UPDATE 1 – South Korean nurses strike after Yoon vetoes pay and working conditions

UPDATE 1 - South Korean nurses strike after Yoon vetoes pay and working conditions


(Update number of participants; adds quote, details)

By Soo-hyang Choi and Daewoung Kim

SEOUL, May 19 (Reuters) –

Tens of thousands of South Korean nurses went on strike Friday after President Yoon Suk Yeol vetoed a law to improve their wages and working conditions amid protests from doctors and nursing assistants who said the law would hurt their jobs.

The bill was passed by the opposition-led parliament last month, prompting protests from some medical workers who said the new law would open the door for nurses to provide treatment without a medical licence.

Nurses say the doctors’ claim is unfounded and the country needs more care centers to cope with its rapidly aging population.

In vetoing the bill, Yoon said the new law created excessive conflict among medical staff and that nursing practices outside of medical facilities would raise public concern about the health care system.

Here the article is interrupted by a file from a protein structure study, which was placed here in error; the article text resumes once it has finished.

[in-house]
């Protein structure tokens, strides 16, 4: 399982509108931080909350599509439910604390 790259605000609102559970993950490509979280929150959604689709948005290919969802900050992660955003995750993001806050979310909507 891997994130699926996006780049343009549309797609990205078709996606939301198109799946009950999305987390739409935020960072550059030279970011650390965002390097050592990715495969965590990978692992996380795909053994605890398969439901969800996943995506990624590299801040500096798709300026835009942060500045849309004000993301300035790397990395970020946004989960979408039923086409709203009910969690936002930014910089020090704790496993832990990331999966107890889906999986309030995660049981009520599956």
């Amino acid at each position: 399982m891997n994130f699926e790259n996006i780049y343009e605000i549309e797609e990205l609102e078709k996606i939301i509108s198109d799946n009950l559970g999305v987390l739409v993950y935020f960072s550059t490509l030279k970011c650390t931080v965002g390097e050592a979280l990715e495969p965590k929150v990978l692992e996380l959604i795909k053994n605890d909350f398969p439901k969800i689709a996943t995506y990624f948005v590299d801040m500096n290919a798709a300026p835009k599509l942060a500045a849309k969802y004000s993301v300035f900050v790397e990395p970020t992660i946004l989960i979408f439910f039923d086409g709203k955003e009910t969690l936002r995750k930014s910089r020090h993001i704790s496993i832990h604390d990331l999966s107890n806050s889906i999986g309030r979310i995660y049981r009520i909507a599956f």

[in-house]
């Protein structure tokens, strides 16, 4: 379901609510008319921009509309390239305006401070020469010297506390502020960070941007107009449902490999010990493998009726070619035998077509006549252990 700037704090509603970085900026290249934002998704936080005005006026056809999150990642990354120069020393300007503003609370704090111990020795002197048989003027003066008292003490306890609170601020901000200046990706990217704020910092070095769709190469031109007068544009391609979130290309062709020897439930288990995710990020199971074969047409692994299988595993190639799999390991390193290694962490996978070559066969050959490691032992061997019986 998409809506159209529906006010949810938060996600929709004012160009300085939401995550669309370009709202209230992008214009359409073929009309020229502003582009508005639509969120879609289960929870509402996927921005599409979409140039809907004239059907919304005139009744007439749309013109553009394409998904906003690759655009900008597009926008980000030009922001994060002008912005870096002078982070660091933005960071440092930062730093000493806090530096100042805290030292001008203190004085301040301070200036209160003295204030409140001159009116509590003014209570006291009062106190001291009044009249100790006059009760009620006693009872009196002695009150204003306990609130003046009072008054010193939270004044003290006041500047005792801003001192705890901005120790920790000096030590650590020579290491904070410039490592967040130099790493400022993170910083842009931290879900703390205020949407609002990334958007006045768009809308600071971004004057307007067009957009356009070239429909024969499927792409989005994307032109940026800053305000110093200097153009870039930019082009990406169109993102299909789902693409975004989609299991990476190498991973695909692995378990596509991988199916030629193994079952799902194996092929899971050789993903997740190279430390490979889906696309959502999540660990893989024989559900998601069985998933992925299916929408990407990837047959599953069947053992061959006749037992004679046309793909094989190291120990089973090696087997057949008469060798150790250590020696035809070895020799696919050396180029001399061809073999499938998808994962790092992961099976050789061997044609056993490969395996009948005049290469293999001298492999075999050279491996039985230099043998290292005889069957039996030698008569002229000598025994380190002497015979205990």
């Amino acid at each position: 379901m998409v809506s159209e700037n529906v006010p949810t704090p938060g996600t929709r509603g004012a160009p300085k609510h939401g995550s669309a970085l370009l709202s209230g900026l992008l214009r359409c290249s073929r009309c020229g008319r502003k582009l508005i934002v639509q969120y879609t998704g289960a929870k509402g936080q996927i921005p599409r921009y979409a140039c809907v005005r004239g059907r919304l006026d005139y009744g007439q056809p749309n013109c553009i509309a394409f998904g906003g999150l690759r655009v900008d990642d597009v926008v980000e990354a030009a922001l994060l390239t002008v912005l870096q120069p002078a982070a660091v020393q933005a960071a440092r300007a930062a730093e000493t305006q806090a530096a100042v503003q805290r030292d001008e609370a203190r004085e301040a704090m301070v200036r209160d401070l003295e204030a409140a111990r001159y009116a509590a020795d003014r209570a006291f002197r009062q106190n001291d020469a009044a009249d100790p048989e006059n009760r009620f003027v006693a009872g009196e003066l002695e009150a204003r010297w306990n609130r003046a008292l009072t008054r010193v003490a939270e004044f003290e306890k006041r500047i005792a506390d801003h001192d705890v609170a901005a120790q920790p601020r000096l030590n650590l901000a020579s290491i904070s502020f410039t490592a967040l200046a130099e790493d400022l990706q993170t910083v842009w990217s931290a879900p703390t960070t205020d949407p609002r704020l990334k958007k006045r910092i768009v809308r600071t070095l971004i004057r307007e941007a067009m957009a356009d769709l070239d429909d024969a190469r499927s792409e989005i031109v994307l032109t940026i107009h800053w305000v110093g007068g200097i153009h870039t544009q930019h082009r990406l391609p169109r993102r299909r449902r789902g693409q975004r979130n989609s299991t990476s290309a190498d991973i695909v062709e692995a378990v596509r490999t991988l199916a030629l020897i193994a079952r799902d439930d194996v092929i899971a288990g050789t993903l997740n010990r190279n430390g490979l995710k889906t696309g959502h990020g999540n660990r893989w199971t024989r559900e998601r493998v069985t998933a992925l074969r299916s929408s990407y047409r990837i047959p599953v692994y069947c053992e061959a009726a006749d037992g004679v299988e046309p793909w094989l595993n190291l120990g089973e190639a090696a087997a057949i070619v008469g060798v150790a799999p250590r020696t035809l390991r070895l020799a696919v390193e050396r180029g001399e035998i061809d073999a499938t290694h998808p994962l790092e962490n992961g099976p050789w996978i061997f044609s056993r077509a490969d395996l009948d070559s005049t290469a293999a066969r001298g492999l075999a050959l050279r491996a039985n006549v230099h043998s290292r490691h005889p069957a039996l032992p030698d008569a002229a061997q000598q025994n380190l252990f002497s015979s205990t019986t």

The Korean Nurses Association, which led the strike, strongly denounced Yoon, saying he had reneged on his presidential candidate pledge to improve nurses’ working conditions.

“We will make the politicians and the bureaucrats pay the price for the fact that the president vetoed the bill,” association president Kim Yeong-kyeong said, referring to next year’s general election, at a demonstration in the bustling Gwanghwamun district of Seoul.

The impact of the strike has been considered limited so far, as most protesters took advantage of holidays or reduced office hours, while major hospitals continued to operate as normal.

South Korean Health Minister Cho Kyoo-hong chaired an emergency meeting on Friday and urged medical institutions to closely monitor the situation to prevent the strike from affecting patients. (Reporting by Soo-hyang Choi and Daewoung Kim; Additional reporting by Jimin Jung; Editing by Gerry Doyle)